Gorton St James, Lancashire

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GORTON, a chapelry [by 1600], in the parish of Manchester, union of Chorlton, hundred of Salford, S. division of the county of Lancaster, 3½ miles (E. S. E.) from Manchester; containing 2422 inhabitants, and comprising 1500 acres. This place is situated on the road to Mottram and Sheffield, and the inhabitants are chiefly employed in the cotton manufacture and in the making of hats. A sort of lime made here, called Ardwick lime, grows hard under water. The Manchester, Ashton, and Stockport canal, and the Manchester and Sheffield, and Manchester and Birmingham railways, pass through the chapelry. In the vale of Gorton is a reservoir 44 acres in extent, excavated by the Manchester Water-works' Company for the partial supply of that town. The living is a perpetual curacy; net income, £150, with a glebehouse; patrons, the Dean and Canons of Manchester. The chapel, dedicated to '''St. Thomas''', was rebuilt about 1756: it contains several old volumes, the gift of Humphrey Chetham, each volume fastened by a chain. There are places of worship for Baptists, Wesleyans, and Unitarians; and a school in union with the National Society.  
 
GORTON, a chapelry [by 1600], in the parish of Manchester, union of Chorlton, hundred of Salford, S. division of the county of Lancaster, 3½ miles (E. S. E.) from Manchester; containing 2422 inhabitants, and comprising 1500 acres. This place is situated on the road to Mottram and Sheffield, and the inhabitants are chiefly employed in the cotton manufacture and in the making of hats. A sort of lime made here, called Ardwick lime, grows hard under water. The Manchester, Ashton, and Stockport canal, and the Manchester and Sheffield, and Manchester and Birmingham railways, pass through the chapelry. In the vale of Gorton is a reservoir 44 acres in extent, excavated by the Manchester Water-works' Company for the partial supply of that town. The living is a perpetual curacy; net income, £150, with a glebehouse; patrons, the Dean and Canons of Manchester. The chapel, dedicated to '''St. Thomas''', was rebuilt about 1756: it contains several old volumes, the gift of Humphrey Chetham, each volume fastened by a chain. There are places of worship for Baptists, Wesleyans, and Unitarians; and a school in union with the National Society.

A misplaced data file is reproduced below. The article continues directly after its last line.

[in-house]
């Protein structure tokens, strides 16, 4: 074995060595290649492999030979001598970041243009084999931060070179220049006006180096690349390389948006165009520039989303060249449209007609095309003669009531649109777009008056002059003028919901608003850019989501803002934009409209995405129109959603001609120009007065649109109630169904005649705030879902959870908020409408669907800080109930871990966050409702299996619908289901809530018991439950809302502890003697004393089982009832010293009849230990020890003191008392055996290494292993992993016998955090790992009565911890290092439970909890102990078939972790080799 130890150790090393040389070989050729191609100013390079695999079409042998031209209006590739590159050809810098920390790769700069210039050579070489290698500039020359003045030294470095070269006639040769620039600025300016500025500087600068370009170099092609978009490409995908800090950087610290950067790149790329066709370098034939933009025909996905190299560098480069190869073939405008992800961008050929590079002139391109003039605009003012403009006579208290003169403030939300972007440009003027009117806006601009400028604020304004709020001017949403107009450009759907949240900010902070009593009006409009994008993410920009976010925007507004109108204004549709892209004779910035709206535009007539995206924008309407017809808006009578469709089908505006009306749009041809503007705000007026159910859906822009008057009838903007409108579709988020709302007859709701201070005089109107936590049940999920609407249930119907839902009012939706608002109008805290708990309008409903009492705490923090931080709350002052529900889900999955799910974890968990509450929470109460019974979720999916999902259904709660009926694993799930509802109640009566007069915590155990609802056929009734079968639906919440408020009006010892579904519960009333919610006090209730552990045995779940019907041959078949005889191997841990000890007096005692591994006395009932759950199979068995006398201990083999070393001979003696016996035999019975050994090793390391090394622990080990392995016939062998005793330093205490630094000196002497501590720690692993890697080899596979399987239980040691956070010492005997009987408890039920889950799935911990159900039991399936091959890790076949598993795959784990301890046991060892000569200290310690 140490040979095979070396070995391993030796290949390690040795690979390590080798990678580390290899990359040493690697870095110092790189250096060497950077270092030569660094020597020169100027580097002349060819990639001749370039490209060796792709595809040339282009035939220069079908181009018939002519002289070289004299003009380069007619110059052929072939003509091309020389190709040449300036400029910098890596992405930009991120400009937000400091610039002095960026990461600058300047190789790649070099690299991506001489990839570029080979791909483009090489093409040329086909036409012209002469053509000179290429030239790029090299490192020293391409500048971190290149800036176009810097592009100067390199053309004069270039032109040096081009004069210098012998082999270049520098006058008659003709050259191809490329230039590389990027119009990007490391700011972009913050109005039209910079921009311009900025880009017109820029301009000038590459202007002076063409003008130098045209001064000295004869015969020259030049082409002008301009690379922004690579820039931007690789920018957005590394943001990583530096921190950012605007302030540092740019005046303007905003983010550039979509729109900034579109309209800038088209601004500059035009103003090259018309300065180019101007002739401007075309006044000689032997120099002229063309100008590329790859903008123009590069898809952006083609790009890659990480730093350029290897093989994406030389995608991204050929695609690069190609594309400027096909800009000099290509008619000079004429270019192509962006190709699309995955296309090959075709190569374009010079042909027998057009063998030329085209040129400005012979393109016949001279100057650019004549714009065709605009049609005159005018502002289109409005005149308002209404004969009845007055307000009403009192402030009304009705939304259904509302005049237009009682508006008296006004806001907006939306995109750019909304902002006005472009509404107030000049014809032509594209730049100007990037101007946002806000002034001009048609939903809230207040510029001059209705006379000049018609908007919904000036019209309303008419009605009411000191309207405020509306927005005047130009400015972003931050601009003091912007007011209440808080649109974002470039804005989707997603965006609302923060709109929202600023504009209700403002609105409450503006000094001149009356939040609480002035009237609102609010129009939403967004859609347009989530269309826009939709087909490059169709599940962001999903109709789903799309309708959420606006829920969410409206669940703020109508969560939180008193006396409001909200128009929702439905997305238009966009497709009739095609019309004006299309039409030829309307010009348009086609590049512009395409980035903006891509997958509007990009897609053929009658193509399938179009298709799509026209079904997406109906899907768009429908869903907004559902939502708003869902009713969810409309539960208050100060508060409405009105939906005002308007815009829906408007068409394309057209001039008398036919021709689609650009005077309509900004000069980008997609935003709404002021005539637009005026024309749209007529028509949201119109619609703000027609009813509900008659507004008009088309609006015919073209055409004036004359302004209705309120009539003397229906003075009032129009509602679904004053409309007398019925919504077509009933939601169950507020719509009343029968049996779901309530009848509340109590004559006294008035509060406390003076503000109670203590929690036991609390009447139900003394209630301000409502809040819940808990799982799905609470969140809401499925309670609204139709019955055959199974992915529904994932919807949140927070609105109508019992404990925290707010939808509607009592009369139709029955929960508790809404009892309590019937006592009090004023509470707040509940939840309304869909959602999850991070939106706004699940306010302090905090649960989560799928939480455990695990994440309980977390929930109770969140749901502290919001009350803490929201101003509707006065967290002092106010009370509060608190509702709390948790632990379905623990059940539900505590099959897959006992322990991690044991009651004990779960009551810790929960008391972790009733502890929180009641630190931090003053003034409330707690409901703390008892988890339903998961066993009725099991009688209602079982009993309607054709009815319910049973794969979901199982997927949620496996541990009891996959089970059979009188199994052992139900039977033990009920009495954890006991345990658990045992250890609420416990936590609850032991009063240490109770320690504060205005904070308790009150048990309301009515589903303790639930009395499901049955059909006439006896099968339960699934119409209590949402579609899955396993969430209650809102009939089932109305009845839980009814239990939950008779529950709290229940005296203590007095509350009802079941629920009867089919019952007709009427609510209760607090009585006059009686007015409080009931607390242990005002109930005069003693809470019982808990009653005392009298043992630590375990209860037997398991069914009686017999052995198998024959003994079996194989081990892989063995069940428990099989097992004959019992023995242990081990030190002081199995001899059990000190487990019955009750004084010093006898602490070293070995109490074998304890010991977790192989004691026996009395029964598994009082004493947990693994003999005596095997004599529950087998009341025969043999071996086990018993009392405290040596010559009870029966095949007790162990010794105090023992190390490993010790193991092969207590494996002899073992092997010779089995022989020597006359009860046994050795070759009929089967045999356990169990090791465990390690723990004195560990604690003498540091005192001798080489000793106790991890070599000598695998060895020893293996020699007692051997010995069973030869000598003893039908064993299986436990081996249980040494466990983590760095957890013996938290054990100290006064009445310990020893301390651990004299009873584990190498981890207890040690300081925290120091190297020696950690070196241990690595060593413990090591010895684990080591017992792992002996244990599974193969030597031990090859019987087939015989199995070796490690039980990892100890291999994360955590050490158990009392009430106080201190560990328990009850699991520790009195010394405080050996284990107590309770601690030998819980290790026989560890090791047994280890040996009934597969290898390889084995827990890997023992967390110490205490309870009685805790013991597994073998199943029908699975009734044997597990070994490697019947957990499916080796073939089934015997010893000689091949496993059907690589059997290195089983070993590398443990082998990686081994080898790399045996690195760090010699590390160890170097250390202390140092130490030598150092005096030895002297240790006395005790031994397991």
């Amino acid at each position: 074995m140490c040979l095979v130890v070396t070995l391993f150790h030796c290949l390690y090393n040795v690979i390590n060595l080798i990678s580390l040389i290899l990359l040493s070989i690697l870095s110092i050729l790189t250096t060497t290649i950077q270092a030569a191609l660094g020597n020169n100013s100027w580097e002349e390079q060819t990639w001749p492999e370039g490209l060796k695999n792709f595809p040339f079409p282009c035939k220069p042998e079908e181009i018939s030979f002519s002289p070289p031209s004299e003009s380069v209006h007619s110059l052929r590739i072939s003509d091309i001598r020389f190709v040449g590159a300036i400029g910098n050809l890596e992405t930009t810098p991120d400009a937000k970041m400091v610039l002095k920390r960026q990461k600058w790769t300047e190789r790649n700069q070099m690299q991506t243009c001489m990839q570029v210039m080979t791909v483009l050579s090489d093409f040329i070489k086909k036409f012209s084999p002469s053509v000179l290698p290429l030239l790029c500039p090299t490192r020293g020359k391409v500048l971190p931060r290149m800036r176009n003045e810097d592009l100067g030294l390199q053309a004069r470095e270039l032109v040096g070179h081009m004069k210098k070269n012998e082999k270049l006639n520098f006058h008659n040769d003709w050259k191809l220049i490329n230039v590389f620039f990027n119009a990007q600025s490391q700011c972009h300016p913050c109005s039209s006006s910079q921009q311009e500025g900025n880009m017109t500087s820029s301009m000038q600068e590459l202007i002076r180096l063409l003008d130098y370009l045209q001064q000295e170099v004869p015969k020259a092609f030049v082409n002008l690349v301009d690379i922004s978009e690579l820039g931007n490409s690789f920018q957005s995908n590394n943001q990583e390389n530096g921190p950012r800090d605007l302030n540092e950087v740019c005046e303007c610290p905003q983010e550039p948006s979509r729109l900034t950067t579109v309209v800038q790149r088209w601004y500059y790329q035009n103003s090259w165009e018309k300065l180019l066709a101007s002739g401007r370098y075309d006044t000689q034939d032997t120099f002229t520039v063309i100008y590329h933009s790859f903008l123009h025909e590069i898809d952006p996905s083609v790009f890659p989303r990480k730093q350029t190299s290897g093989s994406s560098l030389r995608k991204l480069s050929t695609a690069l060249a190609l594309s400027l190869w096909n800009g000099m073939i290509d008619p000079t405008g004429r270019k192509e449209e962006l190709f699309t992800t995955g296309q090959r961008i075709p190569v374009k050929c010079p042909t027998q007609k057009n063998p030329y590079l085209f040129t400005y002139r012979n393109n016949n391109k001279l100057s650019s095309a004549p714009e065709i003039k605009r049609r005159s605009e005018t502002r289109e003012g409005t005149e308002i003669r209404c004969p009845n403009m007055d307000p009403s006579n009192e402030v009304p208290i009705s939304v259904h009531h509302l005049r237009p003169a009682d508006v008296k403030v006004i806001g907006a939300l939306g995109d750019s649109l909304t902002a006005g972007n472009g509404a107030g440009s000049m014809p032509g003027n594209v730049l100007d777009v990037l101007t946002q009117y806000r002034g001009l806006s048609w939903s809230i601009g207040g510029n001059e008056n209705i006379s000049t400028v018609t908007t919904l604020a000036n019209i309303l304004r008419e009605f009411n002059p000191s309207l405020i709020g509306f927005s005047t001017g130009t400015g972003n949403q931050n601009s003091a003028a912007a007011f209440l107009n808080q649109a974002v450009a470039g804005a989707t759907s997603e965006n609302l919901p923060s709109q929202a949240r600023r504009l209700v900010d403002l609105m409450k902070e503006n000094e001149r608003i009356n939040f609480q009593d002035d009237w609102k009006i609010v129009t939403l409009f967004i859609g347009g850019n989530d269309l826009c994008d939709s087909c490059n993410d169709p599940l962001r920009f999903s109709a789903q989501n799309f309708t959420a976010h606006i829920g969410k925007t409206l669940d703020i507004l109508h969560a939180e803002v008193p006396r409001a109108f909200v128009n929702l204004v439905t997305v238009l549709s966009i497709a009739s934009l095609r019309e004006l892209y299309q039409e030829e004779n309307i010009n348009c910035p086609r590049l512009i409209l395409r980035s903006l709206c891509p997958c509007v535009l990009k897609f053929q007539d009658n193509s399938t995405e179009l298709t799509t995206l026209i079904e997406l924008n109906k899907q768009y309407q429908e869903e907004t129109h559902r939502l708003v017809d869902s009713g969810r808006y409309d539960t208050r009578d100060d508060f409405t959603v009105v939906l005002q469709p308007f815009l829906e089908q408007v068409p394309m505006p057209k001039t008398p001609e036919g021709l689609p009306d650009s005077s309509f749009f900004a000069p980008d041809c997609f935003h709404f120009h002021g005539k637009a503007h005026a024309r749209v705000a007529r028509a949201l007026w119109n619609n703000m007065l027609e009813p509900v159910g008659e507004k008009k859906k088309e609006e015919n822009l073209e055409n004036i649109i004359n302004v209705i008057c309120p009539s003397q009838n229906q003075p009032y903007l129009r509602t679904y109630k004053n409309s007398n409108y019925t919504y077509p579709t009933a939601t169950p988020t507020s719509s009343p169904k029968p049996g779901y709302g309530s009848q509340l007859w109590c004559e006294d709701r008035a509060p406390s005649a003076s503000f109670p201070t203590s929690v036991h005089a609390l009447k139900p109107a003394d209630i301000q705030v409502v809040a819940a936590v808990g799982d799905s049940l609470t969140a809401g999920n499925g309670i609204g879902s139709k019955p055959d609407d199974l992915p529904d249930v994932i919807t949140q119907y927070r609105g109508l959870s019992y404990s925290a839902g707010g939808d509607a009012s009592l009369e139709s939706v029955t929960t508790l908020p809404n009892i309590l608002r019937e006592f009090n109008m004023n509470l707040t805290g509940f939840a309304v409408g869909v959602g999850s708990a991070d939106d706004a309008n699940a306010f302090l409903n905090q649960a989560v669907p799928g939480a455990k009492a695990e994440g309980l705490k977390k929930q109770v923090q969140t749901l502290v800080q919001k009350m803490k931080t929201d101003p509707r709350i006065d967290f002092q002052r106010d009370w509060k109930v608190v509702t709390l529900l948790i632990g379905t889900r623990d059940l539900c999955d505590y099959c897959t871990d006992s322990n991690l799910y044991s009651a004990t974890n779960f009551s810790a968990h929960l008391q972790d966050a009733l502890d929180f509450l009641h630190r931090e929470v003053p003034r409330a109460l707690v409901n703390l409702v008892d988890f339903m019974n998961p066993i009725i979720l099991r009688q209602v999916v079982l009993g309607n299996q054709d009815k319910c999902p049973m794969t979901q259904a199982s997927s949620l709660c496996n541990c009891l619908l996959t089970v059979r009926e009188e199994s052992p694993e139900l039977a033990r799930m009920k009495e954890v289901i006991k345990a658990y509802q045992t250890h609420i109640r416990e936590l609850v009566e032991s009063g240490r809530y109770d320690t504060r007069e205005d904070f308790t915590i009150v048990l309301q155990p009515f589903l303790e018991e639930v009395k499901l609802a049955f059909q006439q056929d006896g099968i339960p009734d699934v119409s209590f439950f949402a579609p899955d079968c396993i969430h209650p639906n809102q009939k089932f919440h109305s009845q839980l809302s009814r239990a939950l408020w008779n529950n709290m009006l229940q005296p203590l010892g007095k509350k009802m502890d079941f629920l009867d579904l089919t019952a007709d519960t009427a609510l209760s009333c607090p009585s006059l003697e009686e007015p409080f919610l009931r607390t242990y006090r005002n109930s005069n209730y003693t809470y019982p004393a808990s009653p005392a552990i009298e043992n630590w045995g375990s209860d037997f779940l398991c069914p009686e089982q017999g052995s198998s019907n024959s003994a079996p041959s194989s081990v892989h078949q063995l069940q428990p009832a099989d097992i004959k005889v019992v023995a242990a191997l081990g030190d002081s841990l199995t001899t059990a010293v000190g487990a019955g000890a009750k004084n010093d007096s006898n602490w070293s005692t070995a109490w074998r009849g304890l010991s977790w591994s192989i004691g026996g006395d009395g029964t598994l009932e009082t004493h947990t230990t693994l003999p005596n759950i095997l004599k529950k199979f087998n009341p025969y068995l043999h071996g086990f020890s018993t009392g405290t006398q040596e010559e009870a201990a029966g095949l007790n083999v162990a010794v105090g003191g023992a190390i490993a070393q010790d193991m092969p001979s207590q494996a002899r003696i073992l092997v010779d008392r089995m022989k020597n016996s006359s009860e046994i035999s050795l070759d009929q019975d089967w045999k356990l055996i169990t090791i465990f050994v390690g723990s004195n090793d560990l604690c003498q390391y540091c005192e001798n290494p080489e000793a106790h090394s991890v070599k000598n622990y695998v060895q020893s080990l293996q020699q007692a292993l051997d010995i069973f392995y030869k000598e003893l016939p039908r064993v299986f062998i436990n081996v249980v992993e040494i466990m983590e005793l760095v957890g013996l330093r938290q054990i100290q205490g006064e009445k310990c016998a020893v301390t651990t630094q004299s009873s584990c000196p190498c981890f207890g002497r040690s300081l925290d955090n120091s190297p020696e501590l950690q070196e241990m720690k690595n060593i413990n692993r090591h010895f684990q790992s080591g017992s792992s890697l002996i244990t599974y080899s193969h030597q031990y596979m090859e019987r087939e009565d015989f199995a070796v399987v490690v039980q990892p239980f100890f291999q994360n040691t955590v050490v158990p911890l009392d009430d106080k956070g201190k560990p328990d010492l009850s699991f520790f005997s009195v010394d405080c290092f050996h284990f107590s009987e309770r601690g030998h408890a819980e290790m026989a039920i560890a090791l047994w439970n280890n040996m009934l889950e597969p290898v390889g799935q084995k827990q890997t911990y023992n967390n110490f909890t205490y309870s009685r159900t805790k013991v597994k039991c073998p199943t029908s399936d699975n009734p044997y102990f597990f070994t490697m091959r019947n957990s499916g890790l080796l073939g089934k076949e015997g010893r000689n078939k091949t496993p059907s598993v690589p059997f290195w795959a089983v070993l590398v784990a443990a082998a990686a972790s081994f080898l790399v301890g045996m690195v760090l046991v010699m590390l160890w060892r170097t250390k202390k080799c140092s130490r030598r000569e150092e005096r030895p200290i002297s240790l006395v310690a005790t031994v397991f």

From: ''A Topographical Dictionary of England'' by Samuel Lewis (1848), pp. 315-319. URL: http://www.british-history.ac.uk/report.aspx?compid=50985 Date accessed: 01 July 2010.
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From: ''[[A Topographical Dictionary of England]]'' by Samuel Lewis (1848), pp. 315-319. URL: http://www.british-history.ac.uk/report.aspx?compid=50985 Date accessed: 01 July 2010.
  
 
== Resources  ==
 
== Resources  ==

Revision as of 14:19, 11 February 2012

England Gotoarrow.png Lancashire Gotoarrow.png Lancashire Parishes


Contents

Chapelry History

GORTON, a chapelry [by 1600], in the parish of Manchester, union of Chorlton, hundred of Salford, S. division of the county of Lancaster, 3½ miles (E. S. E.) from Manchester; containing 2422 inhabitants, and comprising 1500 acres. This place is situated on the road to Mottram and Sheffield, and the inhabitants are chiefly employed in the cotton manufacture and in the making of hats. A sort of lime made here, called Ardwick lime, grows hard under water. The Manchester, Ashton, and Stockport canal, and the Manchester and Sheffield, and Manchester and Birmingham railways, pass through the chapelry. In the vale of Gorton is a reservoir 44 acres in extent, excavated by the Manchester Water-works' Company for the partial supply of that town. The living is a perpetual curacy; net income, £150, with a glebehouse; patrons, the Dean and Canons of Manchester. The chapel, dedicated to St. Thomas, was rebuilt about 1756: it contains several old volumes, the gift of Humphrey Chetham, each volume fastened by a chain. There are places of worship for Baptists, Wesleyans, and Unitarians; and a school in union with the National Society.

From: A Topographical Dictionary of England by Samuel Lewis (1848), pp. 315-319. URL: http://www.british-history.ac.uk/report.aspx?compid=50985 Date accessed: 01 July 2010.

Resources

Civil Registration

Birth, marriages and deaths were kept by the government, from July 1837 to the present day. The civil registration article tells more about these records. There are several Internet sites with name lists or indexes. A popular site is FreeBMD.

Church records

Include here information for parish registers, Bishop’s Transcripts and other types of church records, such as parish chest records. Add the contact information for the office holding the original records. Add links to the Family History Library Catalog showing the film numbers in their collection

Census records

Probate records

Records of wills, administrations, inventories, indexes, etc. were filed by the court with jurisdiction over this parish. Go to Lancashire Probate Records to find the name of the court having primary jurisdiction. Scroll down in the article to the section Court Jurisdictions by Parish.

Maps and Gazetteers

Maps are a visual look at the locations in England. Gazetteers contain brief summaries about a place.

Web sites

Add any relevant sites that aren’t mentioned above.